Om Thomas Dekker and the Culture of Pamphle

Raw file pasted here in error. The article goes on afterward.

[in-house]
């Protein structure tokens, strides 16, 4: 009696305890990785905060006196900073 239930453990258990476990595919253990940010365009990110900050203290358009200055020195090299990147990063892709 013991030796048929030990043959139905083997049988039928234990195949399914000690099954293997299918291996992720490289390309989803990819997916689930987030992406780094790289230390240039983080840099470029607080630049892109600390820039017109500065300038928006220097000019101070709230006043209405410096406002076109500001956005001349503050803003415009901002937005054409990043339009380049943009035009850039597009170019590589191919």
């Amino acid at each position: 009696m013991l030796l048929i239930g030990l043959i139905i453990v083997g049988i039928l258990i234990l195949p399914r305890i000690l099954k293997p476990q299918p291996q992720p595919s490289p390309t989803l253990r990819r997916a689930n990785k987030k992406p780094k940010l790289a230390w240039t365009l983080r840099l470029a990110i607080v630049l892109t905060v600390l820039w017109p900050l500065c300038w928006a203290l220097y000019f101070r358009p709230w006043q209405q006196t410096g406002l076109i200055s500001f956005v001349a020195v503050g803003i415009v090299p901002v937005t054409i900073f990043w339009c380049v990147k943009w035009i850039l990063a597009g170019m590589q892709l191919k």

Thomas Dekker (c.15721632) was a prolific playwright and pamphleteer chiefly remembered for his vivid and witty portrayals of everyday London life. This book uses Dekkers prose pamphlets (published between 1613 and 1628) as a way in to a crucial and relatively neglected period of the history of pamphleteering. Under James I, after the aggressive Elizabethan exploitation of the new media, pamphleteers carved out a discursive space in which claims about truth and authority could be deconstructed. Avoiding the dangerous polemic employed by the Marprelate pamphleteers, they utilised playful, deliberately ambiguous language that drew readers attention to their own literary devices and games. Dekker shows pamphlets to be unstable and roguish, and the nakedly commercial imperatives of the book trade to be central to the world of Jacobean cheap print, as he introduces us to a world in which overlapping and competing discourses jostled for position in Londons streets, markets and pulpits. Contributing to the history of print and to the history of Jacobean London, this book also provides an appraisal of the often misunderstood prose works of an author who deserves more attention, especially from historians, than he has so far received. Critics are slowly becoming aware that Dekker was not the straightforward, simple hack writer of so many accounts; his works are complex and richly reward study in their own right as well as in the context of his more famous predecessors and contemporaries. As such this book will further contribute to a post-revisionist historiography of political consciousness and print cultures under the early Stuarts, as well as illuminate the career of a neglected writer.